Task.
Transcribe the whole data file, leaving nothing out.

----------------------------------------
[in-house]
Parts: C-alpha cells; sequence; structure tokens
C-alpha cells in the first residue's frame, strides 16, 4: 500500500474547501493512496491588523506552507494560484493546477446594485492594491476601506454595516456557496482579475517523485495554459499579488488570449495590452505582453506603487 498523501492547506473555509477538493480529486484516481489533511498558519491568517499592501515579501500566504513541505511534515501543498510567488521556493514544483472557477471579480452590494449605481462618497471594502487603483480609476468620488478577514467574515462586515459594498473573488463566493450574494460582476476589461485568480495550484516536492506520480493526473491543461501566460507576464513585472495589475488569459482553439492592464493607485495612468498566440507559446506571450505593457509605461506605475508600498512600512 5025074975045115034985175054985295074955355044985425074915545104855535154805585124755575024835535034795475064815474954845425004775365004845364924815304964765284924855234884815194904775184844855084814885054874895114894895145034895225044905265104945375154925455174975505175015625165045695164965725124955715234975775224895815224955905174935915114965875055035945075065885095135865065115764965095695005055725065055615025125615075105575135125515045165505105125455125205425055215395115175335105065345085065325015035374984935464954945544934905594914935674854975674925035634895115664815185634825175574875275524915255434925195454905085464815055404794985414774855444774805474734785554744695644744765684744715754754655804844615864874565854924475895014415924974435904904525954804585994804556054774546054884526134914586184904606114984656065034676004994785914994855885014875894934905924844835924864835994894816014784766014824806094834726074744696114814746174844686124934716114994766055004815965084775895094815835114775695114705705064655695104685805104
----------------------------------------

[in-house]
Parts: C-alpha cells; sequence; structure tokens
C-alpha cells in the first residue's frame, strides 16, 4: 500500500474547501493512496491588523506552507494560484493546477446594485492594491476601506454595516456557496482579475517523485495554459499579488488570449495590452505582453506603487 498523501492547506473555509477538493480529486484516481489533511498558519491568517499592501515579501500566504513541505511534515501543498510567488521556493514544483472557477471579480452590494449605481462618497471594502487603483480609476468620488478577514467574515462586515459594498473573488463566493450574494460582476476589461485568480495550484516536492506520480493526473491543461501566460507576464513585472495589475488569459482553439492592464493607485495612468498566440507559446506571450505593457509605461506605475508600498512600512 5025074975045115034985175054985295074955355044985425074915545104855535154805585124755575024835535034795475064815474954845425004775365004845364924815304964765284924855234884815194904775184844855084814885054874895114894895145034895225044905265104945375154925455174975505175015625165045695164965725124955715234975775224895815224955905174935915114965875055035945075065885095135865065115764965095695005055725065055615025125615075105575135125515045165505105125455125205425055215395115175335105065345085065325015035374984935464954945544934905594914935674854975674925035634895115664815185634825175574875275524915255434925195454905085464815055404794985414774855444774805474734785554744695644744765684744715754754655804844615864874565854924475895014415924974435904904525954804585994804556054774546054884526134914586184904606114984656065034676004994785914994855885014875894934905924844835924864835994894816014784766014824806094834726074744696114814746174844686124934716114994766055004815965084775895094815835114775695114705705064655695104685805104